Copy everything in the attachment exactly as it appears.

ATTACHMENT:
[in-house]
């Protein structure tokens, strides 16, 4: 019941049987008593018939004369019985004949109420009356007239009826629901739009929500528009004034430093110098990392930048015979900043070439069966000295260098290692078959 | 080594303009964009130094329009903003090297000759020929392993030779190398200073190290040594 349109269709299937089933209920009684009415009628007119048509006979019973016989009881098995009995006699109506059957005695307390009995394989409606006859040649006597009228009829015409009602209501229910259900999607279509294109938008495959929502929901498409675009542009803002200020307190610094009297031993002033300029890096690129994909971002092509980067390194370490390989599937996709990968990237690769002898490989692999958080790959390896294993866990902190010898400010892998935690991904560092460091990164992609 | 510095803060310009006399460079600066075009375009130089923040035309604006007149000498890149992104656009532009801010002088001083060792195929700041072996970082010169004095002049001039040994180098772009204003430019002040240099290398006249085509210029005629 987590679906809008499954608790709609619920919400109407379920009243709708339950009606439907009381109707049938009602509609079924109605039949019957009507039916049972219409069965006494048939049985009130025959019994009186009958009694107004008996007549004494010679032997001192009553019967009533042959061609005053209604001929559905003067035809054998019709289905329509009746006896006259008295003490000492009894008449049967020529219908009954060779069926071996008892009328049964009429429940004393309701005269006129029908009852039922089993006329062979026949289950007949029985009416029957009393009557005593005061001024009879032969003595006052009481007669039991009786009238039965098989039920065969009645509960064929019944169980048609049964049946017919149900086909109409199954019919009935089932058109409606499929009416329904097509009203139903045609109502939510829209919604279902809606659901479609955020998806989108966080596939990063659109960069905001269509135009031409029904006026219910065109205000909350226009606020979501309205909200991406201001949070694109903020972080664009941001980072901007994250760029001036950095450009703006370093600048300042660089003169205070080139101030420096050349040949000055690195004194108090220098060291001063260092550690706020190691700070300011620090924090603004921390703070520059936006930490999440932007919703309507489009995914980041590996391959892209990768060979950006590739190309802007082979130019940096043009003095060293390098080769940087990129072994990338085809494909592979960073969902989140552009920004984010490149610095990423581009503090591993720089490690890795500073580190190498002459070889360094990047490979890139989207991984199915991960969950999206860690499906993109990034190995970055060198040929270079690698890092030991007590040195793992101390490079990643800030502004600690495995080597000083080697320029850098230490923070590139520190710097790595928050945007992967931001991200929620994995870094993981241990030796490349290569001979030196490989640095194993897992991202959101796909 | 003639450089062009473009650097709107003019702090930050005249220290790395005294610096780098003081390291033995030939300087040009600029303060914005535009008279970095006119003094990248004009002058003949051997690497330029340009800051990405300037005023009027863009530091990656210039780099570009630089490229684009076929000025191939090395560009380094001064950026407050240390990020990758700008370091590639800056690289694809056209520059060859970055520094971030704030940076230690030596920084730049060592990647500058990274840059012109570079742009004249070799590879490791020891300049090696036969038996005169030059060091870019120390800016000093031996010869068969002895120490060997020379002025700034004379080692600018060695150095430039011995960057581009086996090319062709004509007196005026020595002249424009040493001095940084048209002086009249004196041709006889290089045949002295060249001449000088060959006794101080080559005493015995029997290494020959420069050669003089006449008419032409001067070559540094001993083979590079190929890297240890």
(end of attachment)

[in-house]
């Protein structure tokens, strides 16, 4: 019941049987008593018939004369019985004949109420009356007239009826629901739009929500528009004034430093110098990392930048015979900043070439069966000295260098290692078959 | 080594303009964009130094329009903003090297000759020929392993030779190398200073190290040594 349109269709299937089933209920009684009415009628007119048509006979019973016989009881098995009995006699109506059957005695307390009995394989409606006859040649006597009228009829015409009602209501229910259900999607279509294109938008495959929502929901498409675009542009803002200020307190610094009297031993002033300029890096690129994909971002092509980067390194370490390989599937996709990968990237690769002898490989692999958080790959390896294993866990902190010898400010892998935690991904560092460091990164992609 | 510095803060310009006399460079600066075009375009130089923040035309604006007149000498890149992104656009532009801010002088001083060792195929700041072996970082010169004095002049001039040994180098772009204003430019002040240099290398006249085509210029005629 987590679906809008499954608790709609619920919400109407379920009243709708339950009606439907009381109707049938009602509609079924109605039949019957009507039916049972219409069965006494048939049985009130025959019994009186009958009694107004008996007549004494010679032997001192009553019967009533042959061609005053209604001929559905003067035809054998019709289905329509009746006896006259008295003490000492009894008449049967020529219908009954060779069926071996008892009328049964009429429940004393309701005269006129029908009852039922089993006329062979026949289950007949029985009416029957009393009557005593005061001024009879032969003595006052009481007669039991009786009238039965098989039920065969009645509960064929019944169980048609049964049946017919149900086909109409199954019919009935089932058109409606499929009416329904097509009203139903045609109502939510829209919604279902809606659901479609955020998806989108966080596939990063659109960069905001269509135009031409029904006026219910065109205000909350226009606020979501309205909200991406201001949070694109903020972080664009941001980072901007994250760029001036950095450009703006370093600048300042660089003169205070080139101030420096050349040949000055690195004194108090220098060291001063260092550690706020190691700070300011620090924090603004921390703070520059936006930490999440932007919703309507489009995914980041590996391959892209990768060979950006590739190309802007082979130019940096043009003095060293390098080769940087990129072994990338085809494909592979960073969902989140552009920004984010490149610095990423581009503090591993720089490690890795500073580190190498002459070889360094990047490979890139989207991984199915991960969950999206860690499906993109990034190995970055060198040929270079690698890092030991007590040195793992101390490079990643800030502004600690495995080597000083080697320029850098230490923070590139520190710097790595928050945007992967931001991200929620994995870094993981241990030796490349290569001979030196490989640095194993897992991202959101796909 | 003639450089062009473009650097709107003019702090930050005249220290790395005294610096780098003081390291033995030939300087040009600029303060914005535009008279970095006119003094990248004009002058003949051997690497330029340009800051990405300037005023009027863009530091990656210039780099570009630089490229684009076929000025191939090395560009380094001064950026407050240390990020990758700008370091590639800056690289694809056209520059060859970055520094971030704030940076230690030596920084730049060592990647500058990274840059012109570079742009004249070799590879490791020891300049090696036969038996005169030059060091870019120390800016000093031996010869068969002895120490060997020379002025700034004379080692600018060695150095430039011995960057581009086996090319062709004509007196005026020595002249424009040493001095940084048209002086009249004196041709006889290089045949002295060249001449000088060959006794101080080559005493015995029997290494020959420069050669003089006449008419032409001067070559540094001993083979590079190929890297240890």